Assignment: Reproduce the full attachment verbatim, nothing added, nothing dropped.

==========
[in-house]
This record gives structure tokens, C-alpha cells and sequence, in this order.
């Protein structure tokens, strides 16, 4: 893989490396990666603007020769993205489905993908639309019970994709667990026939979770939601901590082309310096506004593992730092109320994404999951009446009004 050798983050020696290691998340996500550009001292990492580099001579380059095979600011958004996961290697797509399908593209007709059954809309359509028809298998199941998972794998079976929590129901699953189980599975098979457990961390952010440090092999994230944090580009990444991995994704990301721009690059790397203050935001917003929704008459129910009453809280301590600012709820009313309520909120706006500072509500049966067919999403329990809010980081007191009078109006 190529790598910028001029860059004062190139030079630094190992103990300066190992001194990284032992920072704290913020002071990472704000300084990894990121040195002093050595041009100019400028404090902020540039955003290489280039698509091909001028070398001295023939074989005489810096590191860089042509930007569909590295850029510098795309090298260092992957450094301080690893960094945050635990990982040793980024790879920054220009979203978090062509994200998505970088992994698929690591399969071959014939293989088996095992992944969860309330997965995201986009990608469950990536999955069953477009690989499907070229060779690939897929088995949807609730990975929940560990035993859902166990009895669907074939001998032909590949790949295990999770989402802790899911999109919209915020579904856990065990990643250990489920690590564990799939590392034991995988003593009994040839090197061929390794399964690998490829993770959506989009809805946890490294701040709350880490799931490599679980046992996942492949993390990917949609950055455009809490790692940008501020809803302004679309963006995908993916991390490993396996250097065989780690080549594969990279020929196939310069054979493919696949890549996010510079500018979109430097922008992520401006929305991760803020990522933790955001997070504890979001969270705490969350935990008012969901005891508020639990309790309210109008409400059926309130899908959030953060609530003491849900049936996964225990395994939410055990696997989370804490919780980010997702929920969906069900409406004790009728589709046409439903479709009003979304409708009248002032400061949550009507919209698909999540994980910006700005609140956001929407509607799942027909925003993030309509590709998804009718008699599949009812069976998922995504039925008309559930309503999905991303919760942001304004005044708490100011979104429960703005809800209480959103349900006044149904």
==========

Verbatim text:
[in-house]
This record gives structure tokens, C-alpha cells and sequence, in this order.
């Protein structure tokens, strides 16, 4: 893989490396990666603007020769993205489905993908639309019970994709667990026939979770939601901590082309310096506004593992730092109320994404999951009446009004 050798983050020696290691998340996500550009001292990492580099001579380059095979600011958004996961290697797509399908593209007709059954809309359509028809298998199941998972794998079976929590129901699953189980599975098979457990961390952010440090092999994230944090580009990444991995994704990301721009690059790397203050935001917003929704008459129910009453809280301590600012709820009313309520909120706006500072509500049966067919999403329990809010980081007191009078109006 190529790598910028001029860059004062190139030079630094190992103990300066190992001194990284032992920072704290913020002071990472704000300084990894990121040195002093050595041009100019400028404090902020540039955003290489280039698509091909001028070398001295023939074989005489810096590191860089042509930007569909590295850029510098795309090298260092992957450094301080690893960094945050635990990982040793980024790879920054220009979203978090062509994200998505970088992994698929690591399969071959014939293989088996095992992944969860309330997965995201986009990608469950990536999955069953477009690989499907070229060779690939897929088995949807609730990975929940560990035993859902166990009895669907074939001998032909590949790949295990999770989402802790899911999109919209915020579904856990065990990643250990489920690590564990799939590392034991995988003593009994040839090197061929390794399964690998490829993770959506989009809805946890490294701040709350880490799931490599679980046992996942492949993390990917949609950055455009809490790692940008501020809803302004679309963006995908993916991390490993396996250097065989780690080549594969990279020929196939310069054979493919696949890549996010510079500018979109430097922008992520401006929305991760803020990522933790955001997070504890979001969270705490969350935990008012969901005891508020639990309790309210109008409400059926309130899908959030953060609530003491849900049936996964225990395994939410055990696997989370804490919780980010997702929920969906069900409406004790009728589709046409439903479709009003979304409708009248002032400061949550009507919209698909999540994980910006700005609140956001929407509607799942027909925003993030309509590709998804009718008699599949009812069976998922995504039925008309559930309503999905991303919760942001304004005044708490100011979104429960703005809800209480959103349900006044149904």